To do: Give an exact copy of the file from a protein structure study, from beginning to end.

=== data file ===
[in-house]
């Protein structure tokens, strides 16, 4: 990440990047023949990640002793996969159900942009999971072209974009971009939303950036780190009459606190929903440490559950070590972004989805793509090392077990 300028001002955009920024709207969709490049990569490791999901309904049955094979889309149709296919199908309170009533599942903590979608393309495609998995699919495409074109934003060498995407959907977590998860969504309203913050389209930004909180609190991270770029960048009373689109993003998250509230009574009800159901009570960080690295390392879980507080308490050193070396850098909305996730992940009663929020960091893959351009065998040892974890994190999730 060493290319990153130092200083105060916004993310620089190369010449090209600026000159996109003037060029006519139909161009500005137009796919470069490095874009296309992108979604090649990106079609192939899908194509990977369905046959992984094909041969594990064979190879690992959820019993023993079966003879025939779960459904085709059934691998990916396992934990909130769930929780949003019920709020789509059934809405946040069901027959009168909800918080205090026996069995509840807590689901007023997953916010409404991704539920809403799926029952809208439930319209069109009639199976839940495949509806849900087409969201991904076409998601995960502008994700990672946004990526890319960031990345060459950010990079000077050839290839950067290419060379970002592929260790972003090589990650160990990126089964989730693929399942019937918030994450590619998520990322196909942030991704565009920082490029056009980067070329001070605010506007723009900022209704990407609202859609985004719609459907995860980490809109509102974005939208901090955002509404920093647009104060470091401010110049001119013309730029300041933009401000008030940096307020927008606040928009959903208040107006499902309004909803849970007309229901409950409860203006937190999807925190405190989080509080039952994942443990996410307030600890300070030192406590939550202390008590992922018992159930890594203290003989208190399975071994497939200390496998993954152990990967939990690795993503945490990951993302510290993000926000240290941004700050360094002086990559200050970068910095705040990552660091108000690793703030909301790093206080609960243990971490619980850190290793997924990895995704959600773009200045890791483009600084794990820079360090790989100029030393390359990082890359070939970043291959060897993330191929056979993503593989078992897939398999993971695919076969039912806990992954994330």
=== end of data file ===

[in-house]
């Protein structure tokens, strides 16, 4: 990440990047023949990640002793996969159900942009999971072209974009971009939303950036780190009459606190929903440490559950070590972004989805793509090392077990 300028001002955009920024709207969709490049990569490791999901309904049955094979889309149709296919199908309170009533599942903590979608393309495609998995699919495409074109934003060498995407959907977590998860969504309203913050389209930004909180609190991270770029960048009373689109993003998250509230009574009800159901009570960080690295390392879980507080308490050193070396850098909305996730992940009663929020960091893959351009065998040892974890994190999730 060493290319990153130092200083105060916004993310620089190369010449090209600026000159996109003037060029006519139909161009500005137009796919470069490095874009296309992108979604090649990106079609192939899908194509990977369905046959992984094909041969594990064979190879690992959820019993023993079966003879025939779960459904085709059934691998990916396992934990909130769930929780949003019920709020789509059934809405946040069901027959009168909800918080205090026996069995509840807590689901007023997953916010409404991704539920809403799926029952809208439930319209069109009639199976839940495949509806849900087409969201991904076409998601995960502008994700990672946004990526890319960031990345060459950010990079000077050839290839950067290419060379970002592929260790972003090589990650160990990126089964989730693929399942019937918030994450590619998520990322196909942030991704565009920082490029056009980067070329001070605010506007723009900022209704990407609202859609985004719609459907995860980490809109509102974005939208901090955002509404920093647009104060470091401010110049001119013309730029300041933009401000008030940096307020927008606040928009959903208040107006499902309004909803849970007309229901409950409860203006937190999807925190405190989080509080039952994942443990996410307030600890300070030192406590939550202390008590992922018992159930890594203290003989208190399975071994497939200390496998993954152990990967939990690795993503945490990951993302510290993000926000240290941004700050360094002086990559200050970068910095705040990552660091108000690793703030909301790093206080609960243990971490619980850190290793997924990895995704959600773009200045890791483009600084794990820079360090790989100029030393390359990082890359070939970043291959060897993330191929056979993503593989078992897939398999993971695919076969039912806990992954994330």